The Sunday Mail (Queensland)

She will grieve for Duke but carry on

- VALENTINE LOW

In the first half of her reign, it became such a cliche for the Queen to refer to “my husband and I” that she decided it would be wise to drop the phrase.

Her rhetorical habits may have changed, but she did not: for more than 60 years he was her mainstay, a loyal companion whose presence in public was for her an unfailing source of strength.

The inevitable question now is, what will happen now that he is no longer there?

We have already seen a glimpse of the Queen’s likely attitude when the Duke was taken ill during the Diamond Jubilee in 2012. Her reaction was as we have come to expect from a woman whose devotion to duty has been unwavering – she carried on regardless. The show must go on.

She will, however, miss him. As she said at the time of their golden anniversar­y: “He is someone who doesn’t take easily to compliment­s, but he has, quite simply, been my strength and stay over all these years, and I owe him a greater debt than he would ever claim, or we shall ever know.”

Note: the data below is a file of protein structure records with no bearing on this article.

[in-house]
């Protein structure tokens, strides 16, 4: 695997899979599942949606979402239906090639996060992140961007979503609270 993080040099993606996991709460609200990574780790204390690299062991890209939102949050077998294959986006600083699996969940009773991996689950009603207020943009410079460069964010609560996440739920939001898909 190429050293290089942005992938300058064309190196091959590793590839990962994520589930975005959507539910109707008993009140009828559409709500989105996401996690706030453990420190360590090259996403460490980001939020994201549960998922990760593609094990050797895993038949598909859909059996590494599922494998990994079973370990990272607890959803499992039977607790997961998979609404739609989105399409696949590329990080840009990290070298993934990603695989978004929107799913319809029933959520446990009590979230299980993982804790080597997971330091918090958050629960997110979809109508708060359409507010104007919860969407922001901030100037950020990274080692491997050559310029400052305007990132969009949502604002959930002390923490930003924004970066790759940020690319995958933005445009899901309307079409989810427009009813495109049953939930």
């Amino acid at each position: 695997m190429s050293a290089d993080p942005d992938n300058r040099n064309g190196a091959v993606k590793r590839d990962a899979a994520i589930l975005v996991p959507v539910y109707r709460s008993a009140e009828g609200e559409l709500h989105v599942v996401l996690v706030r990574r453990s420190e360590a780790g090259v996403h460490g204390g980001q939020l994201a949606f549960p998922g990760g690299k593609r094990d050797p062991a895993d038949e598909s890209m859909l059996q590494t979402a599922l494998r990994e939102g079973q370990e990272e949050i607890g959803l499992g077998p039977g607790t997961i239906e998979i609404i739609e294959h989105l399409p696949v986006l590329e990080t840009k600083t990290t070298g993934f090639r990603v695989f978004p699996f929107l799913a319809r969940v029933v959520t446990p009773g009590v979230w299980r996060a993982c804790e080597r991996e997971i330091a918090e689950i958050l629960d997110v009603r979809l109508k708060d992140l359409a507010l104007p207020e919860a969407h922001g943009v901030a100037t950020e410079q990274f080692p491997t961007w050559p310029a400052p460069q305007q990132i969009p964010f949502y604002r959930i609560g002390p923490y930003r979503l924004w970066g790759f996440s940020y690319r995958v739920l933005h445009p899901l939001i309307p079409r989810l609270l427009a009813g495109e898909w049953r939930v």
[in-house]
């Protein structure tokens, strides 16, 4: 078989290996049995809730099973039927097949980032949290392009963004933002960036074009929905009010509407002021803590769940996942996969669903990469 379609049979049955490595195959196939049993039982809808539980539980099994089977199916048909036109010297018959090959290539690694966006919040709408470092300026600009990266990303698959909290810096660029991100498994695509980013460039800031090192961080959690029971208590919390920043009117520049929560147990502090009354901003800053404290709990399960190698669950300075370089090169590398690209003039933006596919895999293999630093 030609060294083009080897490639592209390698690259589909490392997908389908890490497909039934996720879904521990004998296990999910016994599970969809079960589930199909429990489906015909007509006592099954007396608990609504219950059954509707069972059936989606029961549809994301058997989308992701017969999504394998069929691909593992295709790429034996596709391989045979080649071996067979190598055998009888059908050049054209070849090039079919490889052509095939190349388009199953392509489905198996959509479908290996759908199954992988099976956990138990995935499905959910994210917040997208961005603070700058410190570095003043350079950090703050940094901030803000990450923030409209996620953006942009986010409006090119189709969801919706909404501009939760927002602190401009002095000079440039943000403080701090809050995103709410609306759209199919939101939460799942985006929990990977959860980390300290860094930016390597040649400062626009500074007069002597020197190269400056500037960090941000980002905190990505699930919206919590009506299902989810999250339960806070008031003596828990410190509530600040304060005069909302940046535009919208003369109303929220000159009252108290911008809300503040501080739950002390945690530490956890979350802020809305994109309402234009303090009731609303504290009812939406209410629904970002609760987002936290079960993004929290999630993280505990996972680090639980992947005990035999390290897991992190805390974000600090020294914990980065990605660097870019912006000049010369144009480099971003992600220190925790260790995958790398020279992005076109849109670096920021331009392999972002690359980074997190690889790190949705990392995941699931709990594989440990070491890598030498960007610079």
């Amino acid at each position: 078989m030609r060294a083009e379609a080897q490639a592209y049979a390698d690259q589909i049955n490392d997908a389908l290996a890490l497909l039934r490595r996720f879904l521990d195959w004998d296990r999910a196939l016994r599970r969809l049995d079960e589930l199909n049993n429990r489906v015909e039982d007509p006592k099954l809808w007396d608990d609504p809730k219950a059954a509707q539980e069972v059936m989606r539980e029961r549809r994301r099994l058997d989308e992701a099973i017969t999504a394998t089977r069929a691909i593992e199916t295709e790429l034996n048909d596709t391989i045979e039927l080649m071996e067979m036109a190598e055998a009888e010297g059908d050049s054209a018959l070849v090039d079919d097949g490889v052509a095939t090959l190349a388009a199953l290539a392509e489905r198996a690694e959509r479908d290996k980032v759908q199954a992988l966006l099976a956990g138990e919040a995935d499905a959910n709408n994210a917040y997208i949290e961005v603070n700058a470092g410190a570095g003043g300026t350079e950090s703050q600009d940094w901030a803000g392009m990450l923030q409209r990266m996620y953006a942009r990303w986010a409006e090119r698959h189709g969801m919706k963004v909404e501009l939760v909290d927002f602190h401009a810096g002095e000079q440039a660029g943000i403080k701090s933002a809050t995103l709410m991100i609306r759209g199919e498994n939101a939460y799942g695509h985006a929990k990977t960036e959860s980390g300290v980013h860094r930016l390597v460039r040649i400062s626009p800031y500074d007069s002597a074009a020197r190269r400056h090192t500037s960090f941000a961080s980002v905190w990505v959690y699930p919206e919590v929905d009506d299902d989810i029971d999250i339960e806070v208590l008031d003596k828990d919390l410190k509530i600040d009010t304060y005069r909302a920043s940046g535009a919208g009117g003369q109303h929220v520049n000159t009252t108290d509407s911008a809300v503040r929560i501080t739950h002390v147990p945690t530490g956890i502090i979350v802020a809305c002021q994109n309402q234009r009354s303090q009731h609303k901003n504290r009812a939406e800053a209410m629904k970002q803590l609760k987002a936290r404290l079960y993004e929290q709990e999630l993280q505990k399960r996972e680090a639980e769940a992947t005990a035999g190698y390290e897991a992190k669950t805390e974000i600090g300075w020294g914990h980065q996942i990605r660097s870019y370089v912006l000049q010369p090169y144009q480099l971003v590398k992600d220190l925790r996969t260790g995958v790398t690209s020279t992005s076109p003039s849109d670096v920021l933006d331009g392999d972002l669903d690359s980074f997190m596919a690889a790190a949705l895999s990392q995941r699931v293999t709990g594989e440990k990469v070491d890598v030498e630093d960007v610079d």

The late artist Michael Noakes, who painted the Queen several times, said: “Sometimes she has to gather herself together before she can face going into a room where she knows everyone will be looking at her. When Prince Philip has seen that happening, he has taken over and made sure everything is OK. He likes to say he can make people laugh within 15 seconds.”

Without her companion, there may be moments when the Queen lets her feelings show.

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